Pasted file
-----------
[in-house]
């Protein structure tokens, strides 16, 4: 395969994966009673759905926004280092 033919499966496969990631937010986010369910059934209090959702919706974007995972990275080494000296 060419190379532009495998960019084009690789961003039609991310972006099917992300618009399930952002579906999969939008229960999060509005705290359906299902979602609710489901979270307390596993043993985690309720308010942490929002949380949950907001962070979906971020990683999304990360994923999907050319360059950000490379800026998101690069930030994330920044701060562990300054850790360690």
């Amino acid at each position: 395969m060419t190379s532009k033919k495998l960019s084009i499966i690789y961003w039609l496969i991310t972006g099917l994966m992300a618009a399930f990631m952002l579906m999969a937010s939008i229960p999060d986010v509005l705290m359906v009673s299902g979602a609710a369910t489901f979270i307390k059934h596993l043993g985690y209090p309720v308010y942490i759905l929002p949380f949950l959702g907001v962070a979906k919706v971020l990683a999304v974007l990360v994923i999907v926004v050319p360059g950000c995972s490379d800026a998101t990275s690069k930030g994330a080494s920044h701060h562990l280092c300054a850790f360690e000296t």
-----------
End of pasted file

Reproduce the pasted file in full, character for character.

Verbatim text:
[in-house]
């Protein structure tokens, strides 16, 4: 395969994966009673759905926004280092 033919499966496969990631937010986010369910059934209090959702919706974007995972990275080494000296 060419190379532009495998960019084009690789961003039609991310972006099917992300618009399930952002579906999969939008229960999060509005705290359906299902979602609710489901979270307390596993043993985690309720308010942490929002949380949950907001962070979906971020990683999304990360994923999907050319360059950000490379800026998101690069930030994330920044701060562990300054850790360690």
């Amino acid at each position: 395969m060419t190379s532009k033919k495998l960019s084009i499966i690789y961003w039609l496969i991310t972006g099917l994966m992300a618009a399930f990631m952002l579906m999969a937010s939008i229960p999060d986010v509005l705290m359906v009673s299902g979602a609710a369910t489901f979270i307390k059934h596993l043993g985690y209090p309720v308010y942490i759905l929002p949380f949950l959702g907001v962070a979906k919706v971020l990683a999304v974007l990360v994923i999907v926004v050319p360059g950000c995972s490379d800026a998101t990275s690069k930030g994330a080494s920044h701060h562990l280092c300054a850790f360690e000296t």